Yehuda Ben-Yishay (88) psychologist whose experience working with wounded Israeli soldiers led him to make advances in treating traumatic brain injuries, helping countless patients to return to some semblance of the life they had before. Before Ben-Yishay developed what he called holistic cognitive therapy in the ‘70s, most scientists thought that the adult brain was not capable of change and that serious injuries—and the behavioral changes that resulted—were permanent. Working with Leonard Diller, his colleague at Rusk Rehabilitation at New York University's Langone Health, Ben-Yishay proved otherwise, setting aside the biology of the brain to show that things like attention, memory, and behavior could still be compensated for in recovering patients. The two first demonstrated their ideas in Israel, where hundreds of soldiers, many of them tank drivers, had suffered traumatic brain injuries in the tank battles across the Sinai Desert and in the Golan Heights during the Yom Kippur War in 1973. Ben-Yishay died in New York City on March 24, 2021.

Dr. Bobby Brown (96) Yankee infielder who played on four World Series championship teams while pursuing a career in medicine. Brown quit baseball at age 29 to open a cardiology practice and later was president of the American League. He usually missed spring training because of his studies, but he proved a crucial figure at the plate for the Yankees by the time October arrived. He had a .439 batting average, with 18 hits including five doubles and three triples, while appearing in the World Series every year but one from 1947–51. He earned a medical degree from Tulane University in 1950 and left the Yankees in the summer of ‘52 for medical service in the Army during the Korean War. Brown was discharged in April 1954 and played occasionally for the Yankees that spring. He retired in July after eight seasons with a career batting average of .279. He remained in medical practice until 1984, when he became American League president—a post that mainly involved disciplining players for their run-ins with the umpires. Brown died in Fort Worth, Texas on March 25, 2021.

Sharon Matola (66) whose life changed in the summer of 1981 when she got a call from a British filmmaker named Richard Foster. Matola had recently quit her job as a lion tamer in a Mexican circus and was back home in Florida. Foster had heard of her skills with wild animals and wanted her to work with him on a nature documentary in Belize, the small, newly independent country on the Caribbean side of Central America, where he lived on a compound about 30 miles inland. Matola arrived in the fall of 1981, but the money for Foster’s film soon ran out. He moved on to another project, in Borneo, leaving Matola in charge of a jaguar, two macaws, a 10-foot boa constrictor, and 17 other half-tamed animals. Desperate, she opened the Belize Zoo. Nearly 40 years later it is the most popular attraction in Belize, drawing locals, foreign tourists, and tens of thousands of schoolchildren each year to see Pete the jaguar, Saddam the peccary, and the rest of Matola’s menagerie of native animals. Matola died of a heart attack in Belmopan, Belize on March 21, 2021.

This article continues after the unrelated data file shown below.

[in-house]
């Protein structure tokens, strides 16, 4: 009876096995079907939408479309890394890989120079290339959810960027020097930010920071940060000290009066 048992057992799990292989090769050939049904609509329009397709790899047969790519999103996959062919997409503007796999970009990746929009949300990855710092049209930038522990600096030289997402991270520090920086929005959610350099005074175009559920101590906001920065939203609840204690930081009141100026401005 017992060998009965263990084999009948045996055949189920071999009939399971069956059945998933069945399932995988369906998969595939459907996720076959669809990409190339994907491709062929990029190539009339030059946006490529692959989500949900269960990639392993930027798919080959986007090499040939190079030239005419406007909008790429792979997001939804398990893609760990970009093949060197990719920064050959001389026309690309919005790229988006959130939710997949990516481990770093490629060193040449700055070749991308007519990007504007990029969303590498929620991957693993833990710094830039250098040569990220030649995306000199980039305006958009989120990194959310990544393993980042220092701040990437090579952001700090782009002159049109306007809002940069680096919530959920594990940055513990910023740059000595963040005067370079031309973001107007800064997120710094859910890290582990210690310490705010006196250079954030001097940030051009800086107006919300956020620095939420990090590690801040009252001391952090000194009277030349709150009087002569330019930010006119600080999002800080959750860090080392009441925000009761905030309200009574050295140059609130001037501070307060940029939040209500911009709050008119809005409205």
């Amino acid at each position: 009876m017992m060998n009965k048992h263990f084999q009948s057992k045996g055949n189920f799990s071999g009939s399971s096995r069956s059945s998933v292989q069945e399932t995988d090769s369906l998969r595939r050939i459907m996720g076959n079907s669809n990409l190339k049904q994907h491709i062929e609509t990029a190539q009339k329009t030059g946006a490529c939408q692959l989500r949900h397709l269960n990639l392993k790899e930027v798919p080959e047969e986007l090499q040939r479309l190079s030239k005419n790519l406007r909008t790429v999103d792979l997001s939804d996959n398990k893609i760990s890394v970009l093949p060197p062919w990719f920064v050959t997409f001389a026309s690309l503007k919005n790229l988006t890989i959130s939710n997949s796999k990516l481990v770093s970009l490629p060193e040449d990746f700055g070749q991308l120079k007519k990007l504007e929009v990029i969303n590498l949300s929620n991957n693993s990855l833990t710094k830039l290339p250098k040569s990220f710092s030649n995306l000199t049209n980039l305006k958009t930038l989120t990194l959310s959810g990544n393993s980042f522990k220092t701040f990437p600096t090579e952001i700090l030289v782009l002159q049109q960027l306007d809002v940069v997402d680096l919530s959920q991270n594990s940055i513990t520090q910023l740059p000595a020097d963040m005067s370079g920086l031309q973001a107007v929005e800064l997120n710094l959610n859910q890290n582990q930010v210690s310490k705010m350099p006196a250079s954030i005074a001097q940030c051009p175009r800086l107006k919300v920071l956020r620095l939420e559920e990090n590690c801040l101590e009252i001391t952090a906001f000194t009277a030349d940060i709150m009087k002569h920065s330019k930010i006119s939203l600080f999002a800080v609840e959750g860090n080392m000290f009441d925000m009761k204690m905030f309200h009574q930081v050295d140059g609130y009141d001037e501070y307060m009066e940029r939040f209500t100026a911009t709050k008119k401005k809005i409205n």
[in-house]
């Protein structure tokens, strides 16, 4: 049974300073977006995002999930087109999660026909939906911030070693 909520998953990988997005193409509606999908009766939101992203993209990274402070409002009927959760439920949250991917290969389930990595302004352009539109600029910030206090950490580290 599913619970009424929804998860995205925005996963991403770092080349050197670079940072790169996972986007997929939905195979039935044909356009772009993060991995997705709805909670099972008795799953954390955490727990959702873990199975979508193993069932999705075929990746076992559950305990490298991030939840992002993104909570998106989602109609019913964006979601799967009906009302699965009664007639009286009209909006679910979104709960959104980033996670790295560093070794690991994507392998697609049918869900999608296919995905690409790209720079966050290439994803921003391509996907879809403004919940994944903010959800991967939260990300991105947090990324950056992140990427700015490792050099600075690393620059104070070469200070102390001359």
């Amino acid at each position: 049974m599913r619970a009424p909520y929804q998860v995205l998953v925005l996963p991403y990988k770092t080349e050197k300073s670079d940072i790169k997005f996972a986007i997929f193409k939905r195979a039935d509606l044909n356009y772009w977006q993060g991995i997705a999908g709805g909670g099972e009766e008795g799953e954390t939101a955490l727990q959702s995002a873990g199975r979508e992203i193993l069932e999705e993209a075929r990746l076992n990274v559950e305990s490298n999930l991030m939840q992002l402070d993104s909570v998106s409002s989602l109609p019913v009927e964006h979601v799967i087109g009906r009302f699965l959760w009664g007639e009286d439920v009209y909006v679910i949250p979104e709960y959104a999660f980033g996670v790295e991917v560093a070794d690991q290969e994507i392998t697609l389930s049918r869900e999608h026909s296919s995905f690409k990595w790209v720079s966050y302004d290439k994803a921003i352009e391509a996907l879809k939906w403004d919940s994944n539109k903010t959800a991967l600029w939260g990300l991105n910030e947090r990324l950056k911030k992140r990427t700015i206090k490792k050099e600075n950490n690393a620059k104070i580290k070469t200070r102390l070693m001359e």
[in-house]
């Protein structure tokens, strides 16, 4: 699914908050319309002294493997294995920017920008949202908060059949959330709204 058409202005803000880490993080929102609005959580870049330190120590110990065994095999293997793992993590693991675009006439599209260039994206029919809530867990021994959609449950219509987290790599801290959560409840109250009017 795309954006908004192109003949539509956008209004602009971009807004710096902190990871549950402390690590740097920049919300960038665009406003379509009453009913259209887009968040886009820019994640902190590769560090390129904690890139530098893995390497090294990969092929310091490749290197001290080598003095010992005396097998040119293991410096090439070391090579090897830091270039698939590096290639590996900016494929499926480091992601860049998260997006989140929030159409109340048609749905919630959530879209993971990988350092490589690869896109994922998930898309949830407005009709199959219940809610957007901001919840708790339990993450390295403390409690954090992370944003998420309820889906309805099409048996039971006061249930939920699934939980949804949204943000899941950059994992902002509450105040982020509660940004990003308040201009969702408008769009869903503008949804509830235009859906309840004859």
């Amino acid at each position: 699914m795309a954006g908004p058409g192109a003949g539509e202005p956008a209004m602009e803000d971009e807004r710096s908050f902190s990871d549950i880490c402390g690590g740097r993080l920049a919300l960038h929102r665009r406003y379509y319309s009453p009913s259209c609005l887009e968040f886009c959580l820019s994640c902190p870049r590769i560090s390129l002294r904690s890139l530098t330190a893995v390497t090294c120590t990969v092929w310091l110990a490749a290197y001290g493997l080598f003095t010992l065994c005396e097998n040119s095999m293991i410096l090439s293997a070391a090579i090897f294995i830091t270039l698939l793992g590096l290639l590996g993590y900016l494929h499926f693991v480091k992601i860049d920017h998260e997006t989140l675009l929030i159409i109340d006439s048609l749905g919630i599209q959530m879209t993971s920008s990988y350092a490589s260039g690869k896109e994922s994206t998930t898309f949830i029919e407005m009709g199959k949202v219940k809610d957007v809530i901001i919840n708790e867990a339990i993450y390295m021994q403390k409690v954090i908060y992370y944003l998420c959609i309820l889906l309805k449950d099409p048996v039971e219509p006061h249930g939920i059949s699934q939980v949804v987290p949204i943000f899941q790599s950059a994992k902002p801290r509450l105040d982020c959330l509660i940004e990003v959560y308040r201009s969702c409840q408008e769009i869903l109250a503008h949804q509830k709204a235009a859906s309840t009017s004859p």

Dr. Nawal el Saadawi (89) Egyptian author, activist, and physician who became a symbol of the struggle for women’s rights in the patriarchal Arab world and campaigned against female genital mutilation, which she had endured at age 6. Saadawi defended the rights of women against social and religious strictures for most of her adult life, fighting for changes in a deeply conservative political culture. In 2011, at age 79, she joined demonstrators in Tahrir Square in Cairo in protests that led to the overthrow of President Hosni Mubarak, the latest of her many confrontations with the authorities, both secular and religious. In the ‘70s she was dismissed from a high-ranking position in the Health Ministry when her first book, Women & Sex, reappeared after having been banned in Egypt for almost 20 years because of the feminist arguments it advanced. Saadawi died in Cairo, Egypt on March 21, 2021.


Law